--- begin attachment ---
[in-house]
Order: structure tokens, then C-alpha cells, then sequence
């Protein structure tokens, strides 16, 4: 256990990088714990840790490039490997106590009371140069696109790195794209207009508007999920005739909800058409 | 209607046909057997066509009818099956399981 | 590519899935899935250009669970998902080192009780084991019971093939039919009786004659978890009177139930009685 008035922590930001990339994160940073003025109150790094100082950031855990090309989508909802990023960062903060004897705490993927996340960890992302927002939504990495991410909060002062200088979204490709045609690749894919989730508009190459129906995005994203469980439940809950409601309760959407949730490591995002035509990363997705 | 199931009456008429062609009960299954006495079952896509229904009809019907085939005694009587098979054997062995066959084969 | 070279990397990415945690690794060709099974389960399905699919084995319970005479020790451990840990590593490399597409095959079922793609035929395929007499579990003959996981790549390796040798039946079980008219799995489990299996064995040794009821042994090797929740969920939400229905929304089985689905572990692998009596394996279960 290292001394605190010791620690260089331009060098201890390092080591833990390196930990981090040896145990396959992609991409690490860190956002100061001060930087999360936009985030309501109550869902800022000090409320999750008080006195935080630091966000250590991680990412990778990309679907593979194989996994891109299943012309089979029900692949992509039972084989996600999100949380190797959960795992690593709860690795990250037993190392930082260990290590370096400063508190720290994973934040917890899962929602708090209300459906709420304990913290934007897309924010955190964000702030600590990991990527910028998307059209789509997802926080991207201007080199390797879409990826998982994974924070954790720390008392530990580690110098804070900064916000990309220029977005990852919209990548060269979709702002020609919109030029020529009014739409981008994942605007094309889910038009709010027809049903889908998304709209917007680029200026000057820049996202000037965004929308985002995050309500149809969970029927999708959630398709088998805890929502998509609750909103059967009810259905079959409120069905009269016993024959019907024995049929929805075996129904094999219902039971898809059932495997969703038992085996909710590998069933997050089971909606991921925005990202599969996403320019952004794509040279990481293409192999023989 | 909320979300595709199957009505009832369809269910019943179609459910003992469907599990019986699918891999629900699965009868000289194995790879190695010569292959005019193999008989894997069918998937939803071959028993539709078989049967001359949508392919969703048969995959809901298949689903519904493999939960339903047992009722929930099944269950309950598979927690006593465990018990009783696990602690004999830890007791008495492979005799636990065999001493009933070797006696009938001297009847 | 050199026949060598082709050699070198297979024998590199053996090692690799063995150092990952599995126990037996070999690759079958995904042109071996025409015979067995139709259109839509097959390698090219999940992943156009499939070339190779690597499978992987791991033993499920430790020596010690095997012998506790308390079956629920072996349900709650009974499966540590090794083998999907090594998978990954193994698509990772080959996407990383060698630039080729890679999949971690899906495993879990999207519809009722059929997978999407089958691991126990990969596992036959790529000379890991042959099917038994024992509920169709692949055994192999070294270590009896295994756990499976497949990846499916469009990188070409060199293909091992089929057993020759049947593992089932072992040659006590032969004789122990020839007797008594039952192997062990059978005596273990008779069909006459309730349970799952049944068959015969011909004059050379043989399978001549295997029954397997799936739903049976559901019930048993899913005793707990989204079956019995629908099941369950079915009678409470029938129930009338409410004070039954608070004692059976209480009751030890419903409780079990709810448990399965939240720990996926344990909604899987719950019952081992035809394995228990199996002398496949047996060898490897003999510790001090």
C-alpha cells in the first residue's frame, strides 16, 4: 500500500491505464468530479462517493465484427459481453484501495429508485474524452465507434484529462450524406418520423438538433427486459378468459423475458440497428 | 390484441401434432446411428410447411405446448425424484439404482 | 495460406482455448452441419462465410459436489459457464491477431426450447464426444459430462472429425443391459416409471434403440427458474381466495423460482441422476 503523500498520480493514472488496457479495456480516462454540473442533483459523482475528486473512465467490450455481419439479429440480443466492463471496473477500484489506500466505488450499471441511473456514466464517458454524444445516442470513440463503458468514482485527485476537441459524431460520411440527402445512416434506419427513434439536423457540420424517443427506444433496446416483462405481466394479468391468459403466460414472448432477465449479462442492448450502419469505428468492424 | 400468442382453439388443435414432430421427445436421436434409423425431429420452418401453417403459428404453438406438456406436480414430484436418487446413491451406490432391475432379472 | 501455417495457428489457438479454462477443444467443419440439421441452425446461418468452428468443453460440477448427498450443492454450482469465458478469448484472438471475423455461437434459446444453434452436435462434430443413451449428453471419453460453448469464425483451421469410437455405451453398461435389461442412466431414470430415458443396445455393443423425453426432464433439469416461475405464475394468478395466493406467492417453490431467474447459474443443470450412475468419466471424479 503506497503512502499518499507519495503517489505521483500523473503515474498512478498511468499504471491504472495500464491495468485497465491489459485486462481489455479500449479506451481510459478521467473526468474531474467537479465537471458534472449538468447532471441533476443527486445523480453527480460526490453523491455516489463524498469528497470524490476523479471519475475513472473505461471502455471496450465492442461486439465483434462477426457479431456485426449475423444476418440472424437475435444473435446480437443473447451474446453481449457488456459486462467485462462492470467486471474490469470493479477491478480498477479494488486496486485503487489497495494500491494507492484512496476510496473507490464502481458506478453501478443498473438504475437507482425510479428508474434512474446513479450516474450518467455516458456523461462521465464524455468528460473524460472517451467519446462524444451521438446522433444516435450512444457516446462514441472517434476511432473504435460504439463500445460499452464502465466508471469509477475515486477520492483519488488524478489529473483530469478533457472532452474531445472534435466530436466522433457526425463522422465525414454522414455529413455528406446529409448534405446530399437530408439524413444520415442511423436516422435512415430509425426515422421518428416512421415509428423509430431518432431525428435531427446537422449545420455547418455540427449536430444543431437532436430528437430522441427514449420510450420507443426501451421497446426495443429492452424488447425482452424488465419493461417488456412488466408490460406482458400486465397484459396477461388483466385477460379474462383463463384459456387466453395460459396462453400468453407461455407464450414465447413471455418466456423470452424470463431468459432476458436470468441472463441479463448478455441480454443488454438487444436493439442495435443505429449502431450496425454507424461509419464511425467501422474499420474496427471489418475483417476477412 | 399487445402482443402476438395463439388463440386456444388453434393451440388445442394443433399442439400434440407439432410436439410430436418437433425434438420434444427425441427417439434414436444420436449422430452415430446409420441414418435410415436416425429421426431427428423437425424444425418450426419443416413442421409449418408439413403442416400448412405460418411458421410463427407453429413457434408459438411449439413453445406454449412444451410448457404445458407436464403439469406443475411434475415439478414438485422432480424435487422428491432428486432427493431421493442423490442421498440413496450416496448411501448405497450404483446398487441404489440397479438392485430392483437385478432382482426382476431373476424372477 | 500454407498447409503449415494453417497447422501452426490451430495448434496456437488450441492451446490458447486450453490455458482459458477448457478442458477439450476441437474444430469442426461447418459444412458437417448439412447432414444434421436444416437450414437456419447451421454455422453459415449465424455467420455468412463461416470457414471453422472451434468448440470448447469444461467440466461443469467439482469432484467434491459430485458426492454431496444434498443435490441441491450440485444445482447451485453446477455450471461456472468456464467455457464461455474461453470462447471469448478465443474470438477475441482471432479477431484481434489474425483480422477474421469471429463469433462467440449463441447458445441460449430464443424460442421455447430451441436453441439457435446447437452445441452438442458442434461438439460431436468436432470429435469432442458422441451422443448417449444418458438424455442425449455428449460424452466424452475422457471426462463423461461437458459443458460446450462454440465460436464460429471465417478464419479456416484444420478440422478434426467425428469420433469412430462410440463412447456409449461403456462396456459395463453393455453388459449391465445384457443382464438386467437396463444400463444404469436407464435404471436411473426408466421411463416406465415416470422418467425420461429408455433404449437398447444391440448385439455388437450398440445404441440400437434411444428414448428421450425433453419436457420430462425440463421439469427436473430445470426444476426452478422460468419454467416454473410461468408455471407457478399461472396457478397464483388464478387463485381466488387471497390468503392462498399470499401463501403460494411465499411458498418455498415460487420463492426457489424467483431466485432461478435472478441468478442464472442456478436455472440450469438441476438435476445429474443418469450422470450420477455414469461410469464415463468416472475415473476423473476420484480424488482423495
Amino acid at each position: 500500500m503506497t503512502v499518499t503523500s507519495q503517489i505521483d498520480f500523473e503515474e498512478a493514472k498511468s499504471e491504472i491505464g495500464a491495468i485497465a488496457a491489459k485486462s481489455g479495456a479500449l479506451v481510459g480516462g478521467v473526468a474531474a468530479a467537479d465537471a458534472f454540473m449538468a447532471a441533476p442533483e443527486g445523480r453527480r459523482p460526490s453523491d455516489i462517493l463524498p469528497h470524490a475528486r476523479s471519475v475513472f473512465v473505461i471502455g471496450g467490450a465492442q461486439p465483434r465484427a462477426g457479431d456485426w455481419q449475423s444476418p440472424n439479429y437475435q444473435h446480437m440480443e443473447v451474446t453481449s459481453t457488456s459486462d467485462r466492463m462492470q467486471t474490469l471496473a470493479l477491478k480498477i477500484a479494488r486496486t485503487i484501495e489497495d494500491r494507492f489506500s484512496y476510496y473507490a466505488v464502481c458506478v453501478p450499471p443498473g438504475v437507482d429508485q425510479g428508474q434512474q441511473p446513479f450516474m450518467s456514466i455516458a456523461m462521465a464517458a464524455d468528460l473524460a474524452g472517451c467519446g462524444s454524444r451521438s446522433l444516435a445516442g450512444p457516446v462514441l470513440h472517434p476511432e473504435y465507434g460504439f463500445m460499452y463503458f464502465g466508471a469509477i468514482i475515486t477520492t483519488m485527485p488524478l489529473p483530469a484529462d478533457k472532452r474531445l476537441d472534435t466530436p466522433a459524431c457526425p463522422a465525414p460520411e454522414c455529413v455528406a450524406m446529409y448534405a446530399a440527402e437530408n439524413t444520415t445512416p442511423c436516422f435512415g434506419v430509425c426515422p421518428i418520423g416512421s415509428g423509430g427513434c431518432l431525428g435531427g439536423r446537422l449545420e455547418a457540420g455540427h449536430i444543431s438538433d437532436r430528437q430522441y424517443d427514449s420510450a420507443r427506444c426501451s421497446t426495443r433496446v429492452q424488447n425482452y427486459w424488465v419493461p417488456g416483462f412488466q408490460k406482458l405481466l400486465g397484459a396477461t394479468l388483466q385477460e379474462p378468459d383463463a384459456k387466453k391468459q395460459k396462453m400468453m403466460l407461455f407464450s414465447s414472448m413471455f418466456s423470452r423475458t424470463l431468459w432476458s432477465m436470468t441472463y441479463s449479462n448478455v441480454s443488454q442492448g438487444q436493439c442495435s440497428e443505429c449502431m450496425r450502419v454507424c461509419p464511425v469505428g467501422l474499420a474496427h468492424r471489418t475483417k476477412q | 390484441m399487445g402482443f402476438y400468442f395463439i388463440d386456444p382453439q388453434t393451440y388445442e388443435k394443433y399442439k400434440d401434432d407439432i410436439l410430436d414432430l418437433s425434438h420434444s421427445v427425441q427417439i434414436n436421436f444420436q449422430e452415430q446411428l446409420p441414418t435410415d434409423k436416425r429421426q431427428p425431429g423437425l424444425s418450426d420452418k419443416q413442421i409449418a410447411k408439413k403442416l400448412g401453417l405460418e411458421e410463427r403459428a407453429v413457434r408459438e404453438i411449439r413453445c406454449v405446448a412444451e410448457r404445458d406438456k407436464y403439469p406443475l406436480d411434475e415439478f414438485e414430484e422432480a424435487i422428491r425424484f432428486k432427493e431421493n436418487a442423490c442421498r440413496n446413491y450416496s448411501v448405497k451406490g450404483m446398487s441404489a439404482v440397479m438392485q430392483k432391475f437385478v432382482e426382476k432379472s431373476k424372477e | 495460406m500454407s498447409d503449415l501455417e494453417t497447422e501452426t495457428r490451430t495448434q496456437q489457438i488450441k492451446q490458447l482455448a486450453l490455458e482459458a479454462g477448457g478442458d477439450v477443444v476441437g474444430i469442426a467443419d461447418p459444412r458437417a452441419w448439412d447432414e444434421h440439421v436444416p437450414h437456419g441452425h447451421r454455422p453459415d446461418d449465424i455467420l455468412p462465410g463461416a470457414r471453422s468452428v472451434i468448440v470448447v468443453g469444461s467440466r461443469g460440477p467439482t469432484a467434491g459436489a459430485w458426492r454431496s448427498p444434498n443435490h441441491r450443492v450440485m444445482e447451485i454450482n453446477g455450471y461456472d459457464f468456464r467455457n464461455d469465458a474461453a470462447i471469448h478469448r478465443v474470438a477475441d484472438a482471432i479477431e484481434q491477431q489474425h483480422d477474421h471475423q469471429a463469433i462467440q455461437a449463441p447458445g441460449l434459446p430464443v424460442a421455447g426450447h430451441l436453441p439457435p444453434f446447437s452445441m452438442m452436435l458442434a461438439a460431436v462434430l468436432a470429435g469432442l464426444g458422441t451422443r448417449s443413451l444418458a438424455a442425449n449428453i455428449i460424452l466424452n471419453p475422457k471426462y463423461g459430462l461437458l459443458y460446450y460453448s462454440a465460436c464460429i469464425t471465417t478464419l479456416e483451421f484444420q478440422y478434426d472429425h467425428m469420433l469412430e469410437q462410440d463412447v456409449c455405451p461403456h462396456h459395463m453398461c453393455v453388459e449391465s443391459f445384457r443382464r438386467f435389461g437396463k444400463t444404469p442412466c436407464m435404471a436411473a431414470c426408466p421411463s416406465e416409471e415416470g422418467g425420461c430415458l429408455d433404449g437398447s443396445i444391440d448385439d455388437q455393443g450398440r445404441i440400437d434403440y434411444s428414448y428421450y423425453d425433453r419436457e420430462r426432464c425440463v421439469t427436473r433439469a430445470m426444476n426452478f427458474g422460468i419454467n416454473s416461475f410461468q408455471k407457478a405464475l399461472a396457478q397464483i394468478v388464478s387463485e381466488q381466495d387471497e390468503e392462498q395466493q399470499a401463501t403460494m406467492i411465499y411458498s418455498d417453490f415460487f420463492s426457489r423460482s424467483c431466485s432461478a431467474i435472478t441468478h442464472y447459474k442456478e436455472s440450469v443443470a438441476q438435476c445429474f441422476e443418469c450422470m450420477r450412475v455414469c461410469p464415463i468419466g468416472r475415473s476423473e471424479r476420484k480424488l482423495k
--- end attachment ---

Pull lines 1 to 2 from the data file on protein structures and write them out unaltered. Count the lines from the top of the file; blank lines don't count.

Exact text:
[in-house]
Order: structure tokens, then C-alpha cells, then sequence